A Better Computer Mouse Cursor for the Disabled
Using a computer mouse or trackball can be a little tricky. You choose the object you want and move it to where you want it, only to have it end up in a different position. This happens to all of us sometimes, and we think little of it. But for people who have a difficult time controlling their movements, this little navigational issue can be a really big problem.
Now, researchers at the University of Washington have developed new cursors that make activating objects easier for people with motor disabilities. Jacob Wobbrock is an assistant professor at the University of Washington. He leads the AIM Research Group that developed the cursors.
Professor Wobbrock says mouse cursor operations are complex processes that assume things about computer users.
JACOB WOBBROCK: "For many people who have poor dexterity, the inability to control their fingers well, maybe pain in their wrists or hand, maybe arthritis - those assumptions of the average user, they don't hold."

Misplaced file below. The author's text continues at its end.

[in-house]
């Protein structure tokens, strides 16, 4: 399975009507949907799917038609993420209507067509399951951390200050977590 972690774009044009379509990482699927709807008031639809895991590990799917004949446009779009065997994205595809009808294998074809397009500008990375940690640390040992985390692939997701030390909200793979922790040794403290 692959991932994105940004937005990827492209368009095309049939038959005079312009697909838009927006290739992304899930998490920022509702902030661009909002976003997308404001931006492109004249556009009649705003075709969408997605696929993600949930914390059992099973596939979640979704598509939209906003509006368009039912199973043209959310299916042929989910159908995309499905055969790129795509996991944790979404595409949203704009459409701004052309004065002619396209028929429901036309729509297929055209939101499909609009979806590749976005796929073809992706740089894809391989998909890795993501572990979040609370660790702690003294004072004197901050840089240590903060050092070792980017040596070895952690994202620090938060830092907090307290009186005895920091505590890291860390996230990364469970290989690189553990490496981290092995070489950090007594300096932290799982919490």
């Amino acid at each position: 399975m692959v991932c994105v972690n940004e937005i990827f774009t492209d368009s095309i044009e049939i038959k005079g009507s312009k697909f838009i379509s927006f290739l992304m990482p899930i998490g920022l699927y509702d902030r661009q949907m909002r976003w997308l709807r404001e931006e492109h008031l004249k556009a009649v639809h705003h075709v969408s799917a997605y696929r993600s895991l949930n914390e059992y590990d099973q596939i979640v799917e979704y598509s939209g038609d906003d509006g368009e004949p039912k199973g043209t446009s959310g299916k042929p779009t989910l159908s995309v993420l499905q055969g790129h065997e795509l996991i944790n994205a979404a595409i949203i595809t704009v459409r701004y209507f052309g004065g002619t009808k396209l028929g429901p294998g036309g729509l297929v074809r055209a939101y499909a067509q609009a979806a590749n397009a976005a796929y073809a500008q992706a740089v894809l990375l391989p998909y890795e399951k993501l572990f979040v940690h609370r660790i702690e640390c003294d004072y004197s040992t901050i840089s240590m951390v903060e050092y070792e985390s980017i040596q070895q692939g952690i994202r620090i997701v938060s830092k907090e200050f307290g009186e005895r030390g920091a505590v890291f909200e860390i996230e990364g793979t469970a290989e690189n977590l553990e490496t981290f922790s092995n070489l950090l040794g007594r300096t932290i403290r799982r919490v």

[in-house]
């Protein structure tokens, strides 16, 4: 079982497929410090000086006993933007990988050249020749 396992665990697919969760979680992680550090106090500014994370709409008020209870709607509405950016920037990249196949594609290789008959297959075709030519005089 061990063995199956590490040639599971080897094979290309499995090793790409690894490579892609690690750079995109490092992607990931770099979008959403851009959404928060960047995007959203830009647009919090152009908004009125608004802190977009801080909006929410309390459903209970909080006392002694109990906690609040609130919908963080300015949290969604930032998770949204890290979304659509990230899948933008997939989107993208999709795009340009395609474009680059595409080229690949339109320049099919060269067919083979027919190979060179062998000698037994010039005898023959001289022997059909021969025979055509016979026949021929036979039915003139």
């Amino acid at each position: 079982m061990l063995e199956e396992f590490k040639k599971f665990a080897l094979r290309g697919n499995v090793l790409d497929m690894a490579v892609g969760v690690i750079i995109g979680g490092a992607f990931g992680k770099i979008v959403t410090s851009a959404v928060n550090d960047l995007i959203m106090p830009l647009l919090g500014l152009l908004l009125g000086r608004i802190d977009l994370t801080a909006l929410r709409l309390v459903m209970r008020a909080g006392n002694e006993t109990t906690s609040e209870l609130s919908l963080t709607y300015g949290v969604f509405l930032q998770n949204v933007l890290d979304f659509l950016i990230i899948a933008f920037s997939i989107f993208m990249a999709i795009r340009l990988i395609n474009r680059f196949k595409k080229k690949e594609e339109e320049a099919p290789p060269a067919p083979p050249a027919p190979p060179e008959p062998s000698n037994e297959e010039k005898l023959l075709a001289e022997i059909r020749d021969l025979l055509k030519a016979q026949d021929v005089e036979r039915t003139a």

The AIM Research Group has developed two cursors. One is called the Pointing Magnifier. Professor Wobbrock says it uses a large circular cursor instead of the traditional arrow pointer.
JACOB WOBBROCK: "And they can make that circle as big as they like. So, if their motor impairments are fairly severe, they can make that circle large.
When the circle is positioned over the target, everything in the circle appears larger, almost filling the whole screen. This makes it easier for the user to click on the object.
JACOB WOBBROCK: "At this point the user sees the regular point cursor now, the little arrow, inside that exploded magnified view. And with that they can move and click on the target they want or they can begin to drag the target they want.
The AIM Research Group's Pointing Magnifier software can be downloaded free from the University of Washington website. AIM is short for Accessible, Interactive and Mobile. Professor Wobbrock says the group's main goal is to make information and computer systems more available and easier to use. And he says AIM's work is not just for people with disabilities.
JACOB WOBBROCK: "Some of our projects have looked at what we call situational impairments, which are challenges to accessibility that are caused more by the situation or context that the computer user is in instead of maybe as we usually think of accessibility as having to do with someone's own physical or cognitive state."
Professor Wobbrock says an example of this might be using a small mobile device while walking.